“We bring different things to the table and balance each other out,” JoAnn said. “Bob is taking more of an entrepreneurial approach like he did in business. As a community health professional, I have always been interested in optimizing the health of the community and the importance of evaluation to know that what we do is really effective.”

Defining a Strategy

The Children’s Museum of Cleveland moved to the distinct Stager-Beckwith mansion at 3813 Euclid Ave. in 2017 with all new exhibits.

The JoAnn and Robert Glick Family Fund of the Cleveland Foundation has quietly granted nearly $2 million to local causes over the last decade. With awards ranging from $250 up to $250,000, gifts of many sizes are considered.

“In many cases, we’re doing projects that are off the radar – projects where other people aren’t giving,” Bob said. “We’re seeking a fresh way to do things, and we want to support creativity and results.”

With a desire to elevate their already impactful philanthropy, the couple worked with the Cleveland Foundation to revamp their mission statement, explore new giving opportunities and increase their charitable investments.

“The foundation is a first-class organization filled with smart, caring people who have their hands on the pulse of the community,” Bob said. “It’s truly one of the top community foundations in the country – we never would have considered working with anyone else.”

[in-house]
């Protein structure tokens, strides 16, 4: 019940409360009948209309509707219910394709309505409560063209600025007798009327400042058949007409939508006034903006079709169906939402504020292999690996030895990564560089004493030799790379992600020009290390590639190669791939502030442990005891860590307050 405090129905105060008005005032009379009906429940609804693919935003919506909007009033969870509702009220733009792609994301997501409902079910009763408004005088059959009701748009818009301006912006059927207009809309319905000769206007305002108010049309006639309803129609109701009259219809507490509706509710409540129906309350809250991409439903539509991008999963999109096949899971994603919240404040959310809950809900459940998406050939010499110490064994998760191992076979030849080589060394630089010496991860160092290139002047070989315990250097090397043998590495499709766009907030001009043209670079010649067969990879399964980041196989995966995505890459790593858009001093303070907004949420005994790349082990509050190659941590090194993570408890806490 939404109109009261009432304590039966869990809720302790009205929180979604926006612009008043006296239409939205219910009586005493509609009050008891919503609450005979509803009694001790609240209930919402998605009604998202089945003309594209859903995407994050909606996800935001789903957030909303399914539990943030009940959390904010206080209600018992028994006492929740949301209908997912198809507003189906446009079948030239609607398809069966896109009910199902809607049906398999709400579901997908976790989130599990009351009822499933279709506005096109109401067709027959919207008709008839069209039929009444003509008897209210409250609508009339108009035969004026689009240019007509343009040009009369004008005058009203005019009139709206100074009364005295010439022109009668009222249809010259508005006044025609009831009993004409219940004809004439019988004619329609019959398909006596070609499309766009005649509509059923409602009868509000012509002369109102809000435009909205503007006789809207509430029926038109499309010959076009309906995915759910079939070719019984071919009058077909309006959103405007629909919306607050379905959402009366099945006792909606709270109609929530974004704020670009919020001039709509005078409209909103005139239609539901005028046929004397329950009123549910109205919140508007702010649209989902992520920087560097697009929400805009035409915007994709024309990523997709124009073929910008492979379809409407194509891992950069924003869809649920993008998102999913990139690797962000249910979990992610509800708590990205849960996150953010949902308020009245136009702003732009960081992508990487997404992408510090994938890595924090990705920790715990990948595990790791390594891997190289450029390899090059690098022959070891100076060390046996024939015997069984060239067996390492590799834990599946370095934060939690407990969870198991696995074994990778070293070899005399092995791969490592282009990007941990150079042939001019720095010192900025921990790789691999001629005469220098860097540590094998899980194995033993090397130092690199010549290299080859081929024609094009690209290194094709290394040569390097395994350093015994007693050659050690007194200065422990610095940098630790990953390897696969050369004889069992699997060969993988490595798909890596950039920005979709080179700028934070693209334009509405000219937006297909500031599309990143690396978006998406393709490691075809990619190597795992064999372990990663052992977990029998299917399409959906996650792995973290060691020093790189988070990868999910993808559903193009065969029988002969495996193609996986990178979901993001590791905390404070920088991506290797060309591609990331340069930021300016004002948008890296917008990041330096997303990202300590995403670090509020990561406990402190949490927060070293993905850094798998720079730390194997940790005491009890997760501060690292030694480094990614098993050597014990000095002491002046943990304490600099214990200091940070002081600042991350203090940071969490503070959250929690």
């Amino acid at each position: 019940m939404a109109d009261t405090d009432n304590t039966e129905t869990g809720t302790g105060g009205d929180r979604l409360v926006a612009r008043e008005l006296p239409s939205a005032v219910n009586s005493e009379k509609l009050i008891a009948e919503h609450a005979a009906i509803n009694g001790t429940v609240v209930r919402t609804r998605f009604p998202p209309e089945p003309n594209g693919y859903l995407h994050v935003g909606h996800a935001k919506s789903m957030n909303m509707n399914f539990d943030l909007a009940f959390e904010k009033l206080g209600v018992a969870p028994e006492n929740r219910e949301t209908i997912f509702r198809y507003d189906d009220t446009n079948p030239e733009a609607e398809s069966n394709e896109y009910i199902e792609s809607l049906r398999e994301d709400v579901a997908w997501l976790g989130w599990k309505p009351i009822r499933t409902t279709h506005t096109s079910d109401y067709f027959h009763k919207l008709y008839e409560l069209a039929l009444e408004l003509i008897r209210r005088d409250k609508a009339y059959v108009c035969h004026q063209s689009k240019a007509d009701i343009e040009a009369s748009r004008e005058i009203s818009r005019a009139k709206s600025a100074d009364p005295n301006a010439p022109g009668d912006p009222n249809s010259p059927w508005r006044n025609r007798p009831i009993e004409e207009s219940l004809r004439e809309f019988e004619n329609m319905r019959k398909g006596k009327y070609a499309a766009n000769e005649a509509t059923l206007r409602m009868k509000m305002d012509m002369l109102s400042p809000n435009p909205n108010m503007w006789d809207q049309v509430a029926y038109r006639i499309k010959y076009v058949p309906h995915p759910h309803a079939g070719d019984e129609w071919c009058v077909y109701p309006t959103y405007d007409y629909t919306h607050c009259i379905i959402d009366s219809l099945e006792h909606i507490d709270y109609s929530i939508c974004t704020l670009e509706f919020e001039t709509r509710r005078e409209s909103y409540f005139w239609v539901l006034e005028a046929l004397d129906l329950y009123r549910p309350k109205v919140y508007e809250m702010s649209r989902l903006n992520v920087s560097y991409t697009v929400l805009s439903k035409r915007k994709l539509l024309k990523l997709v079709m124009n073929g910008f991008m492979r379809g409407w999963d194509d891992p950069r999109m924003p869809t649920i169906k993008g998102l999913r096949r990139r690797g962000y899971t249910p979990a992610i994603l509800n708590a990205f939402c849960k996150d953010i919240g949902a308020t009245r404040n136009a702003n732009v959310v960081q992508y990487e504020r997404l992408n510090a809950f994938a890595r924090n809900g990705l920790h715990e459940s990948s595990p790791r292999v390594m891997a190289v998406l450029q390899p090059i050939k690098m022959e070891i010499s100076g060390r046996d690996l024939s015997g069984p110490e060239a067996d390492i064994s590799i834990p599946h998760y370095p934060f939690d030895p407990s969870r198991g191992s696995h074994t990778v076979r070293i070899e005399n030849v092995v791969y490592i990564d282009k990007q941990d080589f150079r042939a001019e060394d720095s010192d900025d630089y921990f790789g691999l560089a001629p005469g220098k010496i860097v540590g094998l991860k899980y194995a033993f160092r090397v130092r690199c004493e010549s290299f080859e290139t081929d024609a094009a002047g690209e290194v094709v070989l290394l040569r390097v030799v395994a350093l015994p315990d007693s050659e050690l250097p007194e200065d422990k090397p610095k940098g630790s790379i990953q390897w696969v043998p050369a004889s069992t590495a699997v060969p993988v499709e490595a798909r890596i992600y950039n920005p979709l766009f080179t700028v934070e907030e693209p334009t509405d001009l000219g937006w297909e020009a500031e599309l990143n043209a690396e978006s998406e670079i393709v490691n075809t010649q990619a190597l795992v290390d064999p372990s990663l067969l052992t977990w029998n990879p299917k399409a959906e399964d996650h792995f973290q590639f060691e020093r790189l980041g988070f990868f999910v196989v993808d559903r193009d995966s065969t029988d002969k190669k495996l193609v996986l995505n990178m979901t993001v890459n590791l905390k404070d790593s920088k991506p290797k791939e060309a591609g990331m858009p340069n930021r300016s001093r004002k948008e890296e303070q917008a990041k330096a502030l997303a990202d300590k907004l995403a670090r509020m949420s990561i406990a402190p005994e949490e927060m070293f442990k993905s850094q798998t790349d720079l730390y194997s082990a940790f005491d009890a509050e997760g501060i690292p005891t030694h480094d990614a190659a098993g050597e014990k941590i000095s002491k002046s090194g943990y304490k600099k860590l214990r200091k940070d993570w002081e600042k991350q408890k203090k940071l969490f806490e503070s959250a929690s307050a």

In the future, the Glicks hope to focus on measurably improving the health and well-being of the Greater Cleveland community through the support and creation of impactful programs that focus primarily on women and children.

Making a Difference

A young boy jumps from a small tree stump to a larger stump inside the Meadows exhibit at the Children's Museum of Cleveland

The Meadow exhibit, funded by the Glicks, offers a sensory-rich environment for infants, crawlers and early walkers.

Both Northeast Ohio natives, JoAnn and Bob fell in love after meeting on a blind date and have been married for more than 40 years. It was another chance encounter – an unplanned visit to the Children’s Museum of Cleveland (CMC) in 2017 – that led them to one of their most recent and beloved projects.

“When you go in [the CMC], the look in the children’s eyes, as well as the parent’s, is like kids in a candy store,” JoAnn said. “It’s safe. It’s clean. And the kids have the opportunity to play with so many things that they might not have anywhere else.”